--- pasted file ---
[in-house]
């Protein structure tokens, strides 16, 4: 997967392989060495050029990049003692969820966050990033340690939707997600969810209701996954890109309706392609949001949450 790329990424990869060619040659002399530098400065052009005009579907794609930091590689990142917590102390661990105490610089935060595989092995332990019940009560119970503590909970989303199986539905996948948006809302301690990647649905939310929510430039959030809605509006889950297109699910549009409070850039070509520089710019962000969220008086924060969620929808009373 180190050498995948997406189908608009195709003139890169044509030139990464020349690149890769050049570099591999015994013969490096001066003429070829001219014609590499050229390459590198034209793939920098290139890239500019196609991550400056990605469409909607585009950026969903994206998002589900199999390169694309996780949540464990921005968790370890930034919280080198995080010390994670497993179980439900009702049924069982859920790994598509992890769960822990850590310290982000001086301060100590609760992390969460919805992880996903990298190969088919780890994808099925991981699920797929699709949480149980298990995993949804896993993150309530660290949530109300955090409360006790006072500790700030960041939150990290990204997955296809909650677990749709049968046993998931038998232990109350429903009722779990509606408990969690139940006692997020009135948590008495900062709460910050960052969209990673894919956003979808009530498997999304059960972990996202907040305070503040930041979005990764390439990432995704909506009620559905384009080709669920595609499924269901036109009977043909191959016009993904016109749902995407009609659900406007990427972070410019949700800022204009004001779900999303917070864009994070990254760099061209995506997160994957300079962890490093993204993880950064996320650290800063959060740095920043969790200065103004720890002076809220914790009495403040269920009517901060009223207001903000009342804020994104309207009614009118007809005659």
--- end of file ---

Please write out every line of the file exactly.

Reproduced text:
[in-house]
């Protein structure tokens, strides 16, 4: 997967392989060495050029990049003692969820966050990033340690939707997600969810209701996954890109309706392609949001949450 790329990424990869060619040659002399530098400065052009005009579907794609930091590689990142917590102390661990105490610089935060595989092995332990019940009560119970503590909970989303199986539905996948948006809302301690990647649905939310929510430039959030809605509006889950297109699910549009409070850039070509520089710019962000969220008086924060969620929808009373 180190050498995948997406189908608009195709003139890169044509030139990464020349690149890769050049570099591999015994013969490096001066003429070829001219014609590499050229390459590198034209793939920098290139890239500019196609991550400056990605469409909607585009950026969903994206998002589900199999390169694309996780949540464990921005968790370890930034919280080198995080010390994670497993179980439900009702049924069982859920790994598509992890769960822990850590310290982000001086301060100590609760992390969460919805992880996903990298190969088919780890994808099925991981699920797929699709949480149980298990995993949804896993993150309530660290949530109300955090409360006790006072500790700030960041939150990290990204997955296809909650677990749709049968046993998931038998232990109350429903009722779990509606408990969690139940006692997020009135948590008495900062709460910050960052969209990673894919956003979808009530498997999304059960972990996202907040305070503040930041979005990764390439990432995704909506009620559905384009080709669920595609499924269901036109009977043909191959016009993904016109749902995407009609659900406007990427972070410019949700800022204009004001779900999303917070864009994070990254760099061209995506997160994957300079962890490093993204993880950064996320650290800063959060740095920043969790200065103004720890002076809220914790009495403040269920009517901060009223207001903000009342804020994104309207009614009118007809005659």